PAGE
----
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How Change Management Can Unlock and Optimize M&A Value

By Helen Lane, Angela P. Courtney

March 10, 2020

M&A activity is showing no signs of slowing pace in the new decade. Even with rising geopolitical and economic uncertainty, M&A activity in North America alone surpassed $2 trillion in 2019.[1]  Transactions are premised on value creation, and capturing the promised synergies is fundamental to delivering on commitments made to investors.

Investors have ambitious goals for profitable integrations and revenue growth, frequently committing to lofty targets for cutting costs and growing synergies via cross-selling, upselling, entering new markets, and optimizing the customer experience. These efforts all require significant changes in how organizations operate, from top to bottom. It’s one matter to document these targets on paper when structuring a deal, and an entirely different effort to motivate, align, and accelerate the employee adoption necessary to deliver on these promises.

Executives navigating organizational change spurred by integration can reap tangible benefits from implementing change management, and this can even be the difference between failure and success. In fact, change management can make transformation efforts six times more effective, in large part by impacting the number one value driver in the combined firm: the employees driving the integration effort.[2] By implementing a change management strategy, leaders can drive integration success, unlocking value and optimizing returns.

Learn more: Cultural Integration – The Neglected Foundation of Successful Mergers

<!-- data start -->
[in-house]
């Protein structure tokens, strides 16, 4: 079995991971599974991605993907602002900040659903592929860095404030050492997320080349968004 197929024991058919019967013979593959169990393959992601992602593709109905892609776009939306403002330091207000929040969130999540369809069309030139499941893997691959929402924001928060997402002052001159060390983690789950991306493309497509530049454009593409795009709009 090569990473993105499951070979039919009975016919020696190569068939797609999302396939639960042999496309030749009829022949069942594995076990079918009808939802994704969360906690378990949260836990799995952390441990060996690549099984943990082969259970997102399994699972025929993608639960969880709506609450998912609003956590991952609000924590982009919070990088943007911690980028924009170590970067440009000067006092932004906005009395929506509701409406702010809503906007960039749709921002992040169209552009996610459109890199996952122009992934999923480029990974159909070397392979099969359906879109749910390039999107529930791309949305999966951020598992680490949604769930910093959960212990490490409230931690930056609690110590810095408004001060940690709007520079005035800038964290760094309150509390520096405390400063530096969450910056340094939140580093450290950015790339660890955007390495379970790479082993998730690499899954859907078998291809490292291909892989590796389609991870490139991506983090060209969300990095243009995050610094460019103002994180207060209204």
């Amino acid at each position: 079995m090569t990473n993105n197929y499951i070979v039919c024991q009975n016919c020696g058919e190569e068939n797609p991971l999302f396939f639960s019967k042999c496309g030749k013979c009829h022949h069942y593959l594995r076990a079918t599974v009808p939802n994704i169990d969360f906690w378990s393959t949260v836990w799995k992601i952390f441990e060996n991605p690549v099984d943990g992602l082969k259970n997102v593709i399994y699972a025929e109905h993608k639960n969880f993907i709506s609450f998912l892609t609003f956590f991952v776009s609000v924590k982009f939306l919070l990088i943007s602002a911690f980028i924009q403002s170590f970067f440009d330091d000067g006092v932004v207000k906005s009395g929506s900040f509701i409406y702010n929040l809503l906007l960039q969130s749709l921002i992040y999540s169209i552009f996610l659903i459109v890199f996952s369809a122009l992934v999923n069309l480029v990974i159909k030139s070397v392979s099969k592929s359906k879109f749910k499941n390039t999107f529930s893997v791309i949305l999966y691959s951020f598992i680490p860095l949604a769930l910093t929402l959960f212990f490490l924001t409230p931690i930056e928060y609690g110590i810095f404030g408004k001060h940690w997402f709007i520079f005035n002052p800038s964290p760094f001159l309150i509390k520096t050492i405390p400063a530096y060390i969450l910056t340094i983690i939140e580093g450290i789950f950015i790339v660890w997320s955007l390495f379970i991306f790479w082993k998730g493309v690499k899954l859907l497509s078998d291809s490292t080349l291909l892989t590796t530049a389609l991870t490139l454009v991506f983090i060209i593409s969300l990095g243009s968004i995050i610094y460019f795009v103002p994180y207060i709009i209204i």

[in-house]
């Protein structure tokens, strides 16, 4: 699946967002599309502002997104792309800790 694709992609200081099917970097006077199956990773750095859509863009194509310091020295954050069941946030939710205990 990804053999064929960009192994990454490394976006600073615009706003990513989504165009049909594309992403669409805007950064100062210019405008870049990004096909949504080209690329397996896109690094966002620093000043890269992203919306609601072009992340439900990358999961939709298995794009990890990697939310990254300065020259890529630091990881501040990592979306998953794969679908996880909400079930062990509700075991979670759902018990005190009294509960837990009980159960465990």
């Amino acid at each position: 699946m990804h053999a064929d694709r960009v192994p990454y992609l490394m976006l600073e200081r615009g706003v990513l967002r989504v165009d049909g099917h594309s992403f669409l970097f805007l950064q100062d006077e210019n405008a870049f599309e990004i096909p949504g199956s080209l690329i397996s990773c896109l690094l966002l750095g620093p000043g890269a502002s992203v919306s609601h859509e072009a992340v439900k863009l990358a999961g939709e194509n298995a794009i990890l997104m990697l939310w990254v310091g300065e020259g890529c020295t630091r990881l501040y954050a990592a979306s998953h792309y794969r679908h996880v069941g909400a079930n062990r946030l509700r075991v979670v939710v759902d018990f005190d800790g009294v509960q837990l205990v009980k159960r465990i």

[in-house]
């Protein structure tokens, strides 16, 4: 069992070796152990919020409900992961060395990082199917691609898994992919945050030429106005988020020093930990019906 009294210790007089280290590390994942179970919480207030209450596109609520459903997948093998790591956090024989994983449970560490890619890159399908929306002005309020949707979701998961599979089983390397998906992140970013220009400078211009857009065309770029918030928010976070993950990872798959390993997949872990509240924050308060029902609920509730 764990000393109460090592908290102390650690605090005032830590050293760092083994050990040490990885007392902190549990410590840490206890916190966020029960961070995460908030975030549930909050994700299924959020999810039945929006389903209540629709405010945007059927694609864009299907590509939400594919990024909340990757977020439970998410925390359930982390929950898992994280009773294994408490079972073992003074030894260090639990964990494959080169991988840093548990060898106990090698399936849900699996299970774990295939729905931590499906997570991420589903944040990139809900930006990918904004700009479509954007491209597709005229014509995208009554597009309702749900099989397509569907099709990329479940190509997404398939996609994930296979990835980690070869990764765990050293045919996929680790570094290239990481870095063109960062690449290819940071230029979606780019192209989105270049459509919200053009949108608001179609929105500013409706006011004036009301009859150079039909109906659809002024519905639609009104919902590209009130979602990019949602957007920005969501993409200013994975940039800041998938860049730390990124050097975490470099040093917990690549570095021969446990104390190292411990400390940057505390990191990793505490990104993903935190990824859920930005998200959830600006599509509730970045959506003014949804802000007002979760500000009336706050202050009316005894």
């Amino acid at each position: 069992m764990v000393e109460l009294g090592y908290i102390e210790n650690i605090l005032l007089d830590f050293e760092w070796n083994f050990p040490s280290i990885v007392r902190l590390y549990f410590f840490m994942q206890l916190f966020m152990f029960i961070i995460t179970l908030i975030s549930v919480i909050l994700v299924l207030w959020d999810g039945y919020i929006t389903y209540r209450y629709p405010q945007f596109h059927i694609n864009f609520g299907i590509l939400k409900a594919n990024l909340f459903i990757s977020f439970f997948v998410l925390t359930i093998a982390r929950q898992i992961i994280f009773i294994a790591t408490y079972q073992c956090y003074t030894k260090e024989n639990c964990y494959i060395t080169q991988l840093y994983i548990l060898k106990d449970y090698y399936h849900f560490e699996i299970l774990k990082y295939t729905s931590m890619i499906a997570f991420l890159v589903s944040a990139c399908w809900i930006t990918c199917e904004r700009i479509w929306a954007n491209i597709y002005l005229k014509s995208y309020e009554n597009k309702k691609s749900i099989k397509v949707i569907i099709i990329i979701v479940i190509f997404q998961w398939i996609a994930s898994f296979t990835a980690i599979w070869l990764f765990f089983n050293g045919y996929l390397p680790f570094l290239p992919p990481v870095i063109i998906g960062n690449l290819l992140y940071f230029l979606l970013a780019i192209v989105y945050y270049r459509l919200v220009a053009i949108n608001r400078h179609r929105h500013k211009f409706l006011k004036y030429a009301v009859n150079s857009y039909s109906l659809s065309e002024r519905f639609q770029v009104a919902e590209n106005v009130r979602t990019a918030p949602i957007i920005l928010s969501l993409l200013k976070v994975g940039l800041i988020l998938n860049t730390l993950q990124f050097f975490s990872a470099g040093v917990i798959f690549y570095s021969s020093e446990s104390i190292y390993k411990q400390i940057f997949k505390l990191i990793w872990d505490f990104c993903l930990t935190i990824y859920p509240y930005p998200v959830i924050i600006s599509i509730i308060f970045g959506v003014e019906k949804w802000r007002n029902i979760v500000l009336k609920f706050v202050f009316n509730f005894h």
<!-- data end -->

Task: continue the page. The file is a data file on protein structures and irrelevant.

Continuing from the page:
An Executive’s Guide to Accelerating Change In M&A Integrations

Executives seeking to drive successful integration through change management must recognize change will not be created instantaneously. Leaders must do the following to accelerate change acceptance:

  1. Cast a Compelling Vision

Synergy targets motivate investors, but integrating and transforming organizations post-deal requires casting a compelling and purposeful vision to managers and front-line employees. This gives a sense of purpose and direction around which the organization can unite. It can also aid in overcoming one of the highest hurdles to integration – uncertainty.[3] A clear vision built on the deal thesis helps individuals and teams connect with something meaningful that transcends the unknown. Effective change management entails developing a vision that is purpose-centered, future-focused, and incorporates relevant components of the cultures of legacy organizations. A purpose-centered vision leads to greater confidence in leadership, establishes grounds for trusting new colleagues, and prompts teams to look forward to the work ahead instead of backward to what they are leaving behind.[4]

  1. Align Executives